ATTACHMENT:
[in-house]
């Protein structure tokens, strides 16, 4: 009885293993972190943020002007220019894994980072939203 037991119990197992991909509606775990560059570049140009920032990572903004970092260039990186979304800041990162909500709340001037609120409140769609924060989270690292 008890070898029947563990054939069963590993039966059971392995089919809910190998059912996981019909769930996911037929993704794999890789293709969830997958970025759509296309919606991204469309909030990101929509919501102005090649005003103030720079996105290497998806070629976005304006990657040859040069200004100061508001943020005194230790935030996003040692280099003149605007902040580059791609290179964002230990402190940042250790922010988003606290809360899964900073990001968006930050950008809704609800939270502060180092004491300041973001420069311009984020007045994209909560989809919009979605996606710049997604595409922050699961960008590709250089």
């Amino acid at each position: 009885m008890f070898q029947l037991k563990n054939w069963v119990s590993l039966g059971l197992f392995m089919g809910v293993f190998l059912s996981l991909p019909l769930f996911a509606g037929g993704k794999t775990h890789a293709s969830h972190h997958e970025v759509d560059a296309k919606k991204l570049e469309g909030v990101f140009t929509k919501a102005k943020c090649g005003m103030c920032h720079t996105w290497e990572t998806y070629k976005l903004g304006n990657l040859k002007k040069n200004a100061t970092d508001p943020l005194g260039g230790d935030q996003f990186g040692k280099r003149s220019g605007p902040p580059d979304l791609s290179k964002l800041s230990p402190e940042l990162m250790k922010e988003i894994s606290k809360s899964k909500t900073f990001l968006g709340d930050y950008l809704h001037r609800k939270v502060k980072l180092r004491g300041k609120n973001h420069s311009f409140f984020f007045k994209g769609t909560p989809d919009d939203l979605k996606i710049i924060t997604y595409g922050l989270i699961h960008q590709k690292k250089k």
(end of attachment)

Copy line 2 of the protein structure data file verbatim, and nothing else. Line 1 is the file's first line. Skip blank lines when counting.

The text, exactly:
């Protein structure tokens, strides 16, 4: 009885293993972190943020002007220019894994980072939203 037991119990197992991909509606775990560059570049140009920032990572903004970092260039990186979304800041990162909500709340001037609120409140769609924060989270690292 008890070898029947563990054939069963590993039966059971392995089919809910190998059912996981019909769930996911037929993704794999890789293709969830997958970025759509296309919606991204469309909030990101929509919501102005090649005003103030720079996105290497998806070629976005304006990657040859040069200004100061508001943020005194230790935030996003040692280099003149605007902040580059791609290179964002230990402190940042250790922010988003606290809360899964900073990001968006930050950008809704609800939270502060180092004491300041973001420069311009984020007045994209909560989809919009979605996606710049997604595409922050699961960008590709250089």